Global economics in The Monday Briefing
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The world seems like a much more uncertain place today than it was before the financial crisis. The International Monetary Fund reckons that macroeconomic risk is running at twice the level it was before the failure of Lehman in 2008. The backwash from the crisis, debt-laden governments, low productivity and risk averse businesses and banks, has spelt weaker growth.
Uncertainty has also been fueled by shocks such as political surprises and natural or man-made disasters. In the last few years markets have had to contend with a stream of worries, from conflict in Eastern Ukraine and the Middle East, to Brexit, the Gulf of Mexico oil spill and Donald Trump’s surprise victory.
But what lasting effect do such external shocks have on markets and economies?
With the holiday season almost upon us we are launching our summer reading list. The Economics Team read dozens of articles to come up with our top six picks for summer reading. All are available free and on-line. You can save these articles on your iPhone or iPad's reading list by opening the links on Safari and tapping on the share arrow next to the address bar. To print these articles please use the print icons, where available, on the webpages to ensure the whole article comes out. The Monday Briefing will continue to run throughout the summer.
Despite speculation that the result of the election could mean a closer long term relationship between the UK and the EU, CFO concerns about Brexit have risen.
Last week a Times headline proclaimed that “Austerity is Over” in the UK. It may have been an exaggeration, but the headline captured the spirit of the time.
Labour’s anti-austerity rhetoric played well with voters during the election campaign. The Conservatives, who ran their 2010 and 2015 election campaigns on the need to reduce public debt, have gone quiet on austerity. As Torsten Bell at the Resolution Foundation notes, the deficit got a mere three mentions in the 2017 Conservative manifesto, down from 17 in 2015.
By about 9am last Friday my capacity for surprise had been almost exhausted by the Labour Party’s stunning performance in the General Election. Still, I was a bit puzzled by the phlegmatic reaction of financial markets to the news of a hung parliament.
There was no panicky sell off as we saw last year following the Brexit vote. The fall in the pound was a fraction of that seen last June. The FTSE100 equity index was down over 3% on the Brexit news a year ago; last Friday it rose 1%.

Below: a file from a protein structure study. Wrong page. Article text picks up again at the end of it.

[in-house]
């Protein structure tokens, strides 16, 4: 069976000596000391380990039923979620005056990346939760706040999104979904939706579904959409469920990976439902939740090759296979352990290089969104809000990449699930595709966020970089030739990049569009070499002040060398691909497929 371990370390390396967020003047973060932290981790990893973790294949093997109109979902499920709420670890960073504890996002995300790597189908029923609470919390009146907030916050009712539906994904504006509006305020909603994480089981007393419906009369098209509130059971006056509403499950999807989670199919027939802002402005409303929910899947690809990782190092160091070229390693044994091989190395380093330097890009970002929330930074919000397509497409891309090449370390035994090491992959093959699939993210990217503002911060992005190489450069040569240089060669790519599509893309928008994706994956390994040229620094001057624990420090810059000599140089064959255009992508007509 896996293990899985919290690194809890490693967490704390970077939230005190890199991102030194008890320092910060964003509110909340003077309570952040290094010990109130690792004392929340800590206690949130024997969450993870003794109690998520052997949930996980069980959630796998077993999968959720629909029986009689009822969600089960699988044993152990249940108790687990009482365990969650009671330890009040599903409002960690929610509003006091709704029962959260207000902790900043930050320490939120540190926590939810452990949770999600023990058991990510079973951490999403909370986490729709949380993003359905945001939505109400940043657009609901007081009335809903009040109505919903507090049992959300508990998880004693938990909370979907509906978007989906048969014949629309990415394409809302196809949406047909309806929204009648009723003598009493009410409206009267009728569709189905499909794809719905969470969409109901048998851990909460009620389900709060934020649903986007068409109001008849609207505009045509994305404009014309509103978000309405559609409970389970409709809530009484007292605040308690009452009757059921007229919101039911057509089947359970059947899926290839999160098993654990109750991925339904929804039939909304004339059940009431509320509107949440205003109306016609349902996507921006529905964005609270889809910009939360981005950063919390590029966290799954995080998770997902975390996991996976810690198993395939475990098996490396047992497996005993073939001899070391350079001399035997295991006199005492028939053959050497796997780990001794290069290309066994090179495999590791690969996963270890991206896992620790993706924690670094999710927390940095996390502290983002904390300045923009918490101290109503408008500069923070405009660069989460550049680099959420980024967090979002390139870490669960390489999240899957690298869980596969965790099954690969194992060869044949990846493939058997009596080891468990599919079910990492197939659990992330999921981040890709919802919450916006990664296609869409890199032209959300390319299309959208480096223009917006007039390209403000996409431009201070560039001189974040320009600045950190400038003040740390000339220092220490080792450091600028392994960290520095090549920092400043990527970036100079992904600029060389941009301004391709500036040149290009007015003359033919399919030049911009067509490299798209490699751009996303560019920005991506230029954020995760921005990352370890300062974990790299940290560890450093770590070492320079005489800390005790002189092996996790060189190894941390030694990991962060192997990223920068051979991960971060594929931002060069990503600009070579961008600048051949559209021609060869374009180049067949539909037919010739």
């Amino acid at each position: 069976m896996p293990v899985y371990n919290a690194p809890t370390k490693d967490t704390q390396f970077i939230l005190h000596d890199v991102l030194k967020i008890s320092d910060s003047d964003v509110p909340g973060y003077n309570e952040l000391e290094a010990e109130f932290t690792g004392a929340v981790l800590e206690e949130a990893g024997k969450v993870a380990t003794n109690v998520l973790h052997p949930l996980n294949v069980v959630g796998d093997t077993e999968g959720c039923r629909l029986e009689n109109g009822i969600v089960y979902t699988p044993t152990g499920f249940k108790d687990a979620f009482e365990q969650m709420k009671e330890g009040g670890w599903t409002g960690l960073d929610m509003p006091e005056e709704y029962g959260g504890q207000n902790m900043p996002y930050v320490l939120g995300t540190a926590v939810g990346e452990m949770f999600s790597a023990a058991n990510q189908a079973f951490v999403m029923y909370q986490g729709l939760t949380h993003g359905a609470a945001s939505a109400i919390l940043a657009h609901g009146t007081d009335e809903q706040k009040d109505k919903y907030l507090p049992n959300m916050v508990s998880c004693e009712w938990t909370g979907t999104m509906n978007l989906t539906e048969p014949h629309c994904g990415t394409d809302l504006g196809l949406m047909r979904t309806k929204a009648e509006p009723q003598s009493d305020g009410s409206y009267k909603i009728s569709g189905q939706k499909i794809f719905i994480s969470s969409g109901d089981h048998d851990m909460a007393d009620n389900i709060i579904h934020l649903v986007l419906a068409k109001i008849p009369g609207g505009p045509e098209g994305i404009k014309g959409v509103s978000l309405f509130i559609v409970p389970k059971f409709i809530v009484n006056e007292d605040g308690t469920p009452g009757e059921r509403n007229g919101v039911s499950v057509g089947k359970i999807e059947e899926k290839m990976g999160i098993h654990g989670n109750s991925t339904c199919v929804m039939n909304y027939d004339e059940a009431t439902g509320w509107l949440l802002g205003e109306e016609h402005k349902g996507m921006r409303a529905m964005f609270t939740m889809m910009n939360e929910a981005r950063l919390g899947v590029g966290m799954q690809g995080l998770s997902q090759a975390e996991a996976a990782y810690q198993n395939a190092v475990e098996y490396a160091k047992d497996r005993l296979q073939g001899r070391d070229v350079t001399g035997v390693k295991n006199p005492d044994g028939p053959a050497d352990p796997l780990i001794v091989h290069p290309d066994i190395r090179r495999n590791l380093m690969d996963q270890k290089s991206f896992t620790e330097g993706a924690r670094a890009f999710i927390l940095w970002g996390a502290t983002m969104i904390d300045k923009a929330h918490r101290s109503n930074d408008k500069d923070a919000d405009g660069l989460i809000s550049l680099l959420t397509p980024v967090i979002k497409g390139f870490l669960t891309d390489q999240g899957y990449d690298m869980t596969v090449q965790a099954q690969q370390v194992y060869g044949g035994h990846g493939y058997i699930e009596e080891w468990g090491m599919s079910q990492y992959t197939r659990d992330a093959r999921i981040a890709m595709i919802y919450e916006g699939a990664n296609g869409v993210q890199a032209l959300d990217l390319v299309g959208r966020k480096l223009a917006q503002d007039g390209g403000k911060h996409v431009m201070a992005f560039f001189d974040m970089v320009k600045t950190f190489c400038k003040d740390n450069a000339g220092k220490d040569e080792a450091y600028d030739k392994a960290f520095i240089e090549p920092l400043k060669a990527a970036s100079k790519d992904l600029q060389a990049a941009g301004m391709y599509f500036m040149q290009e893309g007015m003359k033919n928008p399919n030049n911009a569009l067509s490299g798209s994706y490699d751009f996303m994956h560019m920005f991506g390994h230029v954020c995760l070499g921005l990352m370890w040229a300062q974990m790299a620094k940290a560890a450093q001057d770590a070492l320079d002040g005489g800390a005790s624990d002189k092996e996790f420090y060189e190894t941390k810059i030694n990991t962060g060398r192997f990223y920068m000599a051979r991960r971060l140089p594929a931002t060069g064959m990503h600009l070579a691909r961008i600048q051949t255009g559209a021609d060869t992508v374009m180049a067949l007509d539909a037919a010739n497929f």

This week’s briefing provides a short General Election primer. All data, odds and polls are correct as of 7pm on Sunday 4 June.
Voting in Thursday’s election will take place between 7am and 10pm. The counting of ballots will begin as soon as the polls have closed.
Last week I spoke at a debate on the effects of technology in the workplace. The event got me thinking about this vast, complex subject. Here’s a two-minute summary of my musings.
It seems to me that innovation will remain the key driver of growth and human welfare. Rising prosperity and insatiable human demand seem likely to create new industries and jobs to replace those destroyed by technology. In short, robots won’t steal all the jobs. This has been the pattern of the last 200 years and I think it will persistent.
Equity markets seem to be partying like there’s no tomorrow. After a surge in recent weeks equity markets in the US, Germany and the UK are close to all-time highs.
If you had bought UK equities a year ago, five weeks before the EU referendum, you would have made a 27% return.
Western politics has developed a more nationalist character in recent years. In Europe populist parties claim to champion national interest against globalisation while in the US Bernie Sanders and Donald Trump have broken with the free trade consensus that has lasted since 1945.
Perhaps the most fundamental task facing economists is to measure the change in human welfare over time.
To get to a measure of spending power you need to measure incomes and prices over time. Incomes are relatively straightforward, prices less so. To gauge the changing standard of living you need to measure thousands of prices in constantly changing representative basket of goods and services.